1031 Exchanges: Special Year End Issues

Section 1031 of the Internal Revenue Code lets an investor delay capital gains taxes on the proceeds from the sale of property if (1) the proceeds are reinvested in a new property within 6 months and (2) a third party (a "qualfied intermediary") holds the funds in between the sale and new purchase.

However, if an investor closes on the sale of a property late in the year, then the 6 month period will end after April 15th of the following year. This can be an issue if the investor isn't ready to close on the replacement property or properties by then. The exchange needs to be reported in the tax filing for the year that the sale of the property occurred. Once an investor files the tax return for that year, it cannot be amended to address the 1031 exchange.  If the investor cannot close on the replacement property or properties by April 15th, then an extension needs to be filed to allow time the 1031 exchange transaction to be completed.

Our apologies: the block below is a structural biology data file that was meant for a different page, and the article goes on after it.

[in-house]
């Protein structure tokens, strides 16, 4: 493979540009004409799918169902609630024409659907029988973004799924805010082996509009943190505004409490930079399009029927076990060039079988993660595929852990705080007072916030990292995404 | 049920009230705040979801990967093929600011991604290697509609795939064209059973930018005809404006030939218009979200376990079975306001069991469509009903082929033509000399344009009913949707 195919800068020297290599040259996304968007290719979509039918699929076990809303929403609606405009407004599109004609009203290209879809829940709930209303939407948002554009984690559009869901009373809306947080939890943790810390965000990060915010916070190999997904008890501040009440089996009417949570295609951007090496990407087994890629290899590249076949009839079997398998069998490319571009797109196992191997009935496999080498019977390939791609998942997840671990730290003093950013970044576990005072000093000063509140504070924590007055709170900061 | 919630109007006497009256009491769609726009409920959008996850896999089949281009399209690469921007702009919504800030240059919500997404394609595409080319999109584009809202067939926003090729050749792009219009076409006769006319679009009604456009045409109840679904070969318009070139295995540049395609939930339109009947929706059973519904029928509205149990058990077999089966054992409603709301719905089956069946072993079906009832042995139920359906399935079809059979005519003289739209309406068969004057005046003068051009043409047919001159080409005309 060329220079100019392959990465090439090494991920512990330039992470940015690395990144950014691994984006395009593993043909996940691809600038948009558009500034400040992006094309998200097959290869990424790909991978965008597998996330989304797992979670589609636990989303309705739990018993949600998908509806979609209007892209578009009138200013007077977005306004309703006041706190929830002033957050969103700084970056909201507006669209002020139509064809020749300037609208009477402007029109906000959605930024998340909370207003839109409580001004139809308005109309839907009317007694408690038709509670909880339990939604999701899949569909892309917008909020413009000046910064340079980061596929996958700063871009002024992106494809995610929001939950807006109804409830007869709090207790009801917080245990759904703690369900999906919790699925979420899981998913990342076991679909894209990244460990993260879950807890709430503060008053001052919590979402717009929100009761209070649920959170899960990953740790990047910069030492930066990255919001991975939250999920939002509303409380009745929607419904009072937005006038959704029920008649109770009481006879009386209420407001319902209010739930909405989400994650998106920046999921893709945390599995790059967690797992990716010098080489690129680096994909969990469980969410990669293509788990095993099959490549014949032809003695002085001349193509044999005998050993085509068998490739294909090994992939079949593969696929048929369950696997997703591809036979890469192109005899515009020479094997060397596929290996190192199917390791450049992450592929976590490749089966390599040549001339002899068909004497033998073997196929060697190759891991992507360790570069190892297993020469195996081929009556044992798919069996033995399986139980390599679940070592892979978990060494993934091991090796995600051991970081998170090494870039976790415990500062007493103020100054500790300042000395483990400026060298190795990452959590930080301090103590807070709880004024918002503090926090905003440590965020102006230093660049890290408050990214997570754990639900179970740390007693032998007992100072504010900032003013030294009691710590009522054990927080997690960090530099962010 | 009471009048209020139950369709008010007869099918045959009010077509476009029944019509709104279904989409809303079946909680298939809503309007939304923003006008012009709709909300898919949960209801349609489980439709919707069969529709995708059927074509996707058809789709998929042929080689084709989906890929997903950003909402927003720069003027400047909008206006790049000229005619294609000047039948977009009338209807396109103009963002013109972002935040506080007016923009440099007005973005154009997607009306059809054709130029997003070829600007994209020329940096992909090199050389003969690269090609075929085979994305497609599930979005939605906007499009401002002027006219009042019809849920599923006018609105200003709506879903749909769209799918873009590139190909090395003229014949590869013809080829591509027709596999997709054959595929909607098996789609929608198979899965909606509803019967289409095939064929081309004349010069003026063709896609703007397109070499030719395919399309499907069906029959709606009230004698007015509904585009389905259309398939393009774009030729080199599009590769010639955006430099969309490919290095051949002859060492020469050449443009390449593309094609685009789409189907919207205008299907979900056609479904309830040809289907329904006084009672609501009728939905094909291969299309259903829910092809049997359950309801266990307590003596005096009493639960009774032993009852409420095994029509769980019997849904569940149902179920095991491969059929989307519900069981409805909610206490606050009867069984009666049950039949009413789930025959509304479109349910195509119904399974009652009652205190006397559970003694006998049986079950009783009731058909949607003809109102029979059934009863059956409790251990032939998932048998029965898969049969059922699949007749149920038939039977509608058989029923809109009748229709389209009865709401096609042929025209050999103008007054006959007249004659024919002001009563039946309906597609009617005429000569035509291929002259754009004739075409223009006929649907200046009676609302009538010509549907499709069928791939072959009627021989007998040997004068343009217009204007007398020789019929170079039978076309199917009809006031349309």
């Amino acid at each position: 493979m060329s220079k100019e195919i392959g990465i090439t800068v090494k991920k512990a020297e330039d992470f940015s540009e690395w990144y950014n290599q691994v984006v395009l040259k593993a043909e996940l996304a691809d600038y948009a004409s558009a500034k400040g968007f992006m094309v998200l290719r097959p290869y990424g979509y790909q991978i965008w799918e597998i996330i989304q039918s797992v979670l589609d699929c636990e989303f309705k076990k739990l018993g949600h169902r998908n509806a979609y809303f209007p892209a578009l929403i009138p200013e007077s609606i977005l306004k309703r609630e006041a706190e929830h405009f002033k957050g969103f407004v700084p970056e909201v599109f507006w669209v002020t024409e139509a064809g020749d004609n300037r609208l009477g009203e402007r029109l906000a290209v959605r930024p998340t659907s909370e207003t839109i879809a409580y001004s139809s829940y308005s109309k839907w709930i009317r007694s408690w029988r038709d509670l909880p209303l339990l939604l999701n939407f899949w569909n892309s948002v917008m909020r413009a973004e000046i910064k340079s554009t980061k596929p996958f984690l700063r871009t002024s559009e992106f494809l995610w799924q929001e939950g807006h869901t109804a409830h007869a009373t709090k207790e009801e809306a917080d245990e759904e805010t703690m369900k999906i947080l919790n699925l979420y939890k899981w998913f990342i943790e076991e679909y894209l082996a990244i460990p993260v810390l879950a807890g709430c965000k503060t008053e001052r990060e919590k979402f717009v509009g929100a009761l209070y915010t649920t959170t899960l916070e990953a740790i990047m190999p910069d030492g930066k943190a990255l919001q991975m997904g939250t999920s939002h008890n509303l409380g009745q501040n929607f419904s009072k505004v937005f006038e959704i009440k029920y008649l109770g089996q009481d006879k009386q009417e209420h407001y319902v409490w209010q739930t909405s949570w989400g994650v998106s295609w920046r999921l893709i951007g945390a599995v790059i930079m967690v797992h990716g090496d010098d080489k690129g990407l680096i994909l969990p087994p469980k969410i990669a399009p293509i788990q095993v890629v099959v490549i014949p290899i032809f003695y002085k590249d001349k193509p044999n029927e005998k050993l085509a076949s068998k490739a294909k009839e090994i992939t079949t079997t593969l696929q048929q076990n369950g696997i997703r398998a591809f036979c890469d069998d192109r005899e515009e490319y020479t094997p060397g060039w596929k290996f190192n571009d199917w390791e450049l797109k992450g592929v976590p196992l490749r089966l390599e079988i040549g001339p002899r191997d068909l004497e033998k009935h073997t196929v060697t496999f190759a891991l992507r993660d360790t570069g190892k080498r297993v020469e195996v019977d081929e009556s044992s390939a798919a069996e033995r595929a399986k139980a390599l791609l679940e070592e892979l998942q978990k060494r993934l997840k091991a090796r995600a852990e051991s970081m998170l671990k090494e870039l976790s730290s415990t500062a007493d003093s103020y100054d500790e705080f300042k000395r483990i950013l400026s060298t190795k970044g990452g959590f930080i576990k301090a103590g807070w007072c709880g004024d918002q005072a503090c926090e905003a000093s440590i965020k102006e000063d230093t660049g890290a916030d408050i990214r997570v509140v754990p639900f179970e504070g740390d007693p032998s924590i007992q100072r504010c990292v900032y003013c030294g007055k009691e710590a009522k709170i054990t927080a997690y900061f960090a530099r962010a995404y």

Other potential issues in the process relate to accessing any available cash from the sale that will not be put into the replacement property.  For example, if an investor purchases a replacement property but has leftover cash from the property sale, the cash can be accessed on April 16th, if the investor's tax return is filed on the 15th. However, if the investor files for an extension of its taxes to allow time to idenfiy and close on the purchase of replacement property, any leftover cash must remain the possession of the qualified intermediary. It can only be released upon the expiration of the 6 month exchange period or the new extended due date for its tax return, whichever is earlier.

Bottom line, not only is the assistance of the right attorney important when planning a 1031 exchange transaction, the services of a good accountant is even more critical.  1031 exchanges can be incredibly complex and even minor issues can derail the tax deferral benefits of the exchange.

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